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The Honors Program seminars change every semester, but most fulfill General Education requirements. Enrollment in Honors seminars is limited to 15 students to ensure direct and regular interaction with professors and engage in active discussion during class sessions.


Spring 2022 Seminars 

HON 316 Debates in U.S. History
Instructor: Patricia A. Sullivan (Digital Media & Journalism, Honors)
GE Requirement:  United States Studies (USST)

An exploration of selected and pivotal topics in the history of the United States from the colonial period through today. Politics, economics, society, and culture will be examined focusing on primary source documents and images.

HON 378 Humans at Play
Instructor: Doug Maynard (Psychology)

An exploration of play across the human lifespan in all of its myriad forms, including play's possible functions, subjective experiences, communities, and the influence of culture and technology.

HON 203 What Causes Cancer?
Instructor: Jen Waldo (Biology)
GE Requirement: Natural Science (NSCI)

There is no simple answer to the question of what causes cancer. Cancer is not a single thing; it manifests itself differently in each individual. After an introduction to the basic science necessary for understanding the development of cancer, a series of popularly held beliefs regarding cancer causation will be critically analyzed. With these examples as a foundation, students will research and report on a topic on their own choice.

HON 371 Education Across Borders
Instructor: Sue Books (Teaching and Learning)
GE Requirement: World Civilizations (WRLD)

Exploration of the culture and history of selected non-Western countries - initially, China, South Africa, and Afghanistan - and of how the cultural/historical context affects schooling in these countries, past and present.

HON 393 Ethical Fashion: Understanding Consumerism, Globalization, Justice & Sustainability Through Textiles
Instructor: Andrea Varga (Theatre Arts)

Utilizing the Global Goals for Sustainable Development as a framework, students will explore textile, dress and adornment history relating practices from prehistory through the present day to our relationship with textiles, consumer behaviors and sustainability. This course will allow students to understand personal choices and behavior (from understanding fibers to personal economics, and social communication, regulations and industry standards) and connect them to the globalized fashion industry. Students will explore the implications of consumer choices on the environment, people, and other living creatures by utilizing research tools and data available through organizations like Fashion Revolution and Good on You. Students will have the opportunity to empower themselves as consumers to have a voice and be a change agent by making informed choices and communicating sustainability norms to the companies that they engage with.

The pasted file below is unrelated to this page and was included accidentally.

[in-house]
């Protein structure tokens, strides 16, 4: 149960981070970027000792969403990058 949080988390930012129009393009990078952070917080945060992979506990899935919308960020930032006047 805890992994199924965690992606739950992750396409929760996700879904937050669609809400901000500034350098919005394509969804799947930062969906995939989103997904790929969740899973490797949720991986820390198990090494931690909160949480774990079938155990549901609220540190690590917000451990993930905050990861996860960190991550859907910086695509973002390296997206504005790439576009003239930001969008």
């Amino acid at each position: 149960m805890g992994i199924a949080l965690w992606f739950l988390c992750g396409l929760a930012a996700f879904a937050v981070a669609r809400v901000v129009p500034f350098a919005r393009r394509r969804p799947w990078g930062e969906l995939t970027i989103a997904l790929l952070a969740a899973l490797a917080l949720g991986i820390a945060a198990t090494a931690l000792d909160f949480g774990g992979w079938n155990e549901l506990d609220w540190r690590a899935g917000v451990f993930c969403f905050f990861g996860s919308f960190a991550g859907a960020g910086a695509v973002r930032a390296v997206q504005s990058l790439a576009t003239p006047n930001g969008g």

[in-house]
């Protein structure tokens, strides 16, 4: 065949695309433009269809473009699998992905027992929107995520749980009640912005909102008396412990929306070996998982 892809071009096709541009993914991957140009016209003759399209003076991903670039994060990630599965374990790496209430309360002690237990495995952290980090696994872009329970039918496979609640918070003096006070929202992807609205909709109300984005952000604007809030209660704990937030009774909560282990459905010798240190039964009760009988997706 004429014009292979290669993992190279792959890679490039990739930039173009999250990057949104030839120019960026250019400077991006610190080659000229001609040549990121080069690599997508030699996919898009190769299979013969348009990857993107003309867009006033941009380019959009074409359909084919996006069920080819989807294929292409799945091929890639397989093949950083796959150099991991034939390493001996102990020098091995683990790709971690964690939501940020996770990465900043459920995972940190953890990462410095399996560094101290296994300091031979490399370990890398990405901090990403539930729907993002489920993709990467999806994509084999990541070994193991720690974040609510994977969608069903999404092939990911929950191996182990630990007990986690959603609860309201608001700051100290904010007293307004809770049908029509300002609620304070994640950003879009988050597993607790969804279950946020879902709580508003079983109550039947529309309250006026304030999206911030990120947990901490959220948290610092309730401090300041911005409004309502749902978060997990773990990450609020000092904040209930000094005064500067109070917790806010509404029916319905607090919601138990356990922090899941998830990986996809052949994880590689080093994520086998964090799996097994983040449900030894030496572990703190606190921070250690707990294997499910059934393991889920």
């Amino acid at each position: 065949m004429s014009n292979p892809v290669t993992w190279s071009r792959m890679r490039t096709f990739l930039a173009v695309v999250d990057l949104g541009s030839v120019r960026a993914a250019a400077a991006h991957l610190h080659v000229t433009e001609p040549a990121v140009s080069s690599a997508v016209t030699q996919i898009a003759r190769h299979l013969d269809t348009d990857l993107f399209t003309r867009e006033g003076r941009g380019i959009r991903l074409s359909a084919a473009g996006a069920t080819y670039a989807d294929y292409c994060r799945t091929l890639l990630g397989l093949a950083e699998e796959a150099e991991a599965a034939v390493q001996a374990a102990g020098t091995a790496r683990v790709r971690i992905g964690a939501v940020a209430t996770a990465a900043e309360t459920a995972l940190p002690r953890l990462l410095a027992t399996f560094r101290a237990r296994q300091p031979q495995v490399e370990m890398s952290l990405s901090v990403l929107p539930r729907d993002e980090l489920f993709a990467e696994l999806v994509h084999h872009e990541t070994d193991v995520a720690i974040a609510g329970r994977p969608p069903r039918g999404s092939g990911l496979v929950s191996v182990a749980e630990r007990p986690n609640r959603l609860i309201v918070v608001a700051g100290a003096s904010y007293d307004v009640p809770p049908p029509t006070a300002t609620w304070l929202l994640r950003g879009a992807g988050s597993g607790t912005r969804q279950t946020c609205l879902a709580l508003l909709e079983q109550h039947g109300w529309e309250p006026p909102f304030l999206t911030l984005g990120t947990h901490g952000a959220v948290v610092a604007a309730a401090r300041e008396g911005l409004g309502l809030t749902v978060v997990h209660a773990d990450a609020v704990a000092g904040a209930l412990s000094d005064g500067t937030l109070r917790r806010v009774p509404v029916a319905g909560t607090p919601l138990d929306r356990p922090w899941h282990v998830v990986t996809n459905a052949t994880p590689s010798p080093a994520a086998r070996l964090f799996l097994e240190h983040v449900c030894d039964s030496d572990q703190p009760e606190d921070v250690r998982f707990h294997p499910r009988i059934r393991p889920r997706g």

HON 393 Cherokee History, Culture, and Politics: Past and Present
Instructor: Meg Devlin (History)

This course examines the pre-colonization history of the Cherokees through the present moment. It will focus on cultural, social, and political history in order to understand the contemporary issues that impact citizen Cherokees. Particular attention will be given to tribal sovereignty, citizenship, gender, and race.




Fall 2021 Seminars

HON 201 The Individual and Society
Instructors: Madeleine Arseneault (Philosophy) James Schiffer (English), Hamilton Stapell (History), Patricia A. Sullivan (Digital Media & Journalism, Honors), & Thomas Festa (English)
GE Requirement:  Humanities (HUM)

Investigates the relationship between the individual and society through discussion of the philosophic, literary, and historical aspects of major texts.

HON 303 Education and Poverty
Instructor: Susan Books (Secondary Education)
GE Requirement: Diversity (DIVR)

This course offers an interdisciplinary exploration of poverty -- its causes, consequences, representation in public discourse, and complicated relationship to schooling.

HON 374 The Materials of History, Thought, and Art
Instructor: Cyrus Mulready (English)
GE Requirement: Western Civilization (WEST)

An interdisciplinary seminar in material cultural studies, this course examines how human interactions with objects and the lived environment have shaped culture and intellectual endeavor through time.

HON 393 Introduction to Sustainability 
Instructor: Andrea Varga (Theatre Arts)

Introduction to Sustainability Seminar: An exploration of regenerative, just, and sustainable strategies for the environment and society: Utilizing the United Nations Global Goals for Sustainable Development students will examine the three pillars of sustainability - environment, society, economics - to promote and practice regenerative, just and transformative solutions for contemporary challenges as global citizens. Students will explore how today’s human societies can endure and build healthier systems in the face of global change, ecosystem degradation and resource limitations. Cross-disciplinary study and perspectives will be utilized to promote systems-thinking and understanding.

HON 393 Love and Heartbreak
Instructor: Lisa Phillips (Digital Media & Journalism)

Romantic love is one of the most fundamental aspects - perhaps the most fundamental aspect - of being human. We will explore love and heartbreak as media and literary narratives, psychological phenomena, and lived experience.